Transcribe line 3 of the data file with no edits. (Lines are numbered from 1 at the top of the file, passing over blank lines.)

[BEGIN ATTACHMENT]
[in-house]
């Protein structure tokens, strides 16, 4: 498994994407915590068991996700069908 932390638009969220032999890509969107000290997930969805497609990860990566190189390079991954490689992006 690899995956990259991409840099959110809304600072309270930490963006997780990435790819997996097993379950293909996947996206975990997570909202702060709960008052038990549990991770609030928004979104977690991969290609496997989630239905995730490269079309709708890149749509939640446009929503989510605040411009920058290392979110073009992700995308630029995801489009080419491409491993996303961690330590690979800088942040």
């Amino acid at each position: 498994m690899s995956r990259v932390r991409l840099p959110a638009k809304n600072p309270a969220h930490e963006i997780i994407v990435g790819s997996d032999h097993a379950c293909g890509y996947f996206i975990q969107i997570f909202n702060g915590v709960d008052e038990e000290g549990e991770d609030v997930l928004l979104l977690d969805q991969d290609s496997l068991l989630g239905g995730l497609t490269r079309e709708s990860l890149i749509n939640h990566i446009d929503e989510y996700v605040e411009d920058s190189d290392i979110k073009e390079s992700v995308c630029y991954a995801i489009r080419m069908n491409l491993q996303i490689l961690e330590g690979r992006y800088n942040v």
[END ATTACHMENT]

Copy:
């Amino acid at each position: 498994m690899s995956r990259v932390r991409l840099p959110a638009k809304n600072p309270a969220h930490e963006i997780i994407v990435g790819s997996d032999h097993a379950c293909g890509y996947f996206i975990q969107i997570f909202n702060g915590v709960d008052e038990e000290g549990e991770d609030v997930l928004l979104l977690d969805q991969d290609s496997l068991l989630g239905g995730l497609t490269r079309e709708s990860l890149i749509n939640h990566i446009d929503e989510y996700v605040e411009d920058s190189d290392i979110k073009e390079s992700v995308c630029y991954a995801i489009r080419m069908n491409l491993q996303i490689l961690e330590g690979r992006y800088n942040v």